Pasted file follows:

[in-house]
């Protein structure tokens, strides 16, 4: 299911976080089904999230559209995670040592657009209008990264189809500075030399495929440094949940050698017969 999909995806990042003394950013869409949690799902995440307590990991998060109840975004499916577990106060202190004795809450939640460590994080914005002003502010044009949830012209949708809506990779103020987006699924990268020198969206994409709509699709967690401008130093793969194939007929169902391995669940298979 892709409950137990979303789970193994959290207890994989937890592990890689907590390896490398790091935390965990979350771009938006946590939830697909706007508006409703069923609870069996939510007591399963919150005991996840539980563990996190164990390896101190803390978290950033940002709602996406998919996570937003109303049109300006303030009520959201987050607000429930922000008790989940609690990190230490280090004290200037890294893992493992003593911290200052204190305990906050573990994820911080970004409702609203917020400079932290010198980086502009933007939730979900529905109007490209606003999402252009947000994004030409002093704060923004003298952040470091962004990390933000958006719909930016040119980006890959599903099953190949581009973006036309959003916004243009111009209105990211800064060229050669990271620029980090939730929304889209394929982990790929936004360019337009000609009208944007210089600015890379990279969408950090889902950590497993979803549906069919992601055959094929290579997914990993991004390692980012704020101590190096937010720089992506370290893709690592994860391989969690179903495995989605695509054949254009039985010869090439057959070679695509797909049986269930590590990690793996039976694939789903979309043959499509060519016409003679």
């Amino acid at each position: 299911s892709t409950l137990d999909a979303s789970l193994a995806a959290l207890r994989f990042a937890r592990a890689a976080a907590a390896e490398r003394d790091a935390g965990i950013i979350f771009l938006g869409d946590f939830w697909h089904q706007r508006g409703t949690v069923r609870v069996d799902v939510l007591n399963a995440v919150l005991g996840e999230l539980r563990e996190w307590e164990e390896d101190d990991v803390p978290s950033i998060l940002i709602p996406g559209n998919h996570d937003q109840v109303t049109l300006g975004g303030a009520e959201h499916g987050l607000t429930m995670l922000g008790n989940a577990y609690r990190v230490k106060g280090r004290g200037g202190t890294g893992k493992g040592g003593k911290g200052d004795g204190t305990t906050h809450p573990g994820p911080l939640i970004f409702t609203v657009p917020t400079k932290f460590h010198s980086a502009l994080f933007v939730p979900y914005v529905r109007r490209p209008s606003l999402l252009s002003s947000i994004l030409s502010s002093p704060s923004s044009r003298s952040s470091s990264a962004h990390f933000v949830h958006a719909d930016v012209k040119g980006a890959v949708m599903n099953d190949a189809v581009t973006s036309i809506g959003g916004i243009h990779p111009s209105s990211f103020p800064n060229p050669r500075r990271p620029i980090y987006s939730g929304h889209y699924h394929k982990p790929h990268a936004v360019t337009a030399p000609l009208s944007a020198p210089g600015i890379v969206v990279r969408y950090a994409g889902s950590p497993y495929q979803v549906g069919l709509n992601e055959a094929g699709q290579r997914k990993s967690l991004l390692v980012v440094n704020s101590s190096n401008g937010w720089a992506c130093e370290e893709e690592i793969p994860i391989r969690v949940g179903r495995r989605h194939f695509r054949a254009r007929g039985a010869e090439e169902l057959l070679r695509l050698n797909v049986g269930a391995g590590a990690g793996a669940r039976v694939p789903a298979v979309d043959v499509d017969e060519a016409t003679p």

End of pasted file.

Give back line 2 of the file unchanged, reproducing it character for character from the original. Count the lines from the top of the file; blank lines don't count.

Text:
């Protein structure tokens, strides 16, 4: 299911976080089904999230559209995670040592657009209008990264189809500075030399495929440094949940050698017969 999909995806990042003394950013869409949690799902995440307590990991998060109840975004499916577990106060202190004795809450939640460590994080914005002003502010044009949830012209949708809506990779103020987006699924990268020198969206994409709509699709967690401008130093793969194939007929169902391995669940298979 892709409950137990979303789970193994959290207890994989937890592990890689907590390896490398790091935390965990979350771009938006946590939830697909706007508006409703069923609870069996939510007591399963919150005991996840539980563990996190164990390896101190803390978290950033940002709602996406998919996570937003109303049109300006303030009520959201987050607000429930922000008790989940609690990190230490280090004290200037890294893992493992003593911290200052204190305990906050573990994820911080970004409702609203917020400079932290010198980086502009933007939730979900529905109007490209606003999402252009947000994004030409002093704060923004003298952040470091962004990390933000958006719909930016040119980006890959599903099953190949581009973006036309959003916004243009111009209105990211800064060229050669990271620029980090939730929304889209394929982990790929936004360019337009000609009208944007210089600015890379990279969408950090889902950590497993979803549906069919992601055959094929290579997914990993991004390692980012704020101590190096937010720089992506370290893709690592994860391989969690179903495995989605695509054949254009039985010869090439057959070679695509797909049986269930590590990690793996039976694939789903979309043959499509060519016409003679």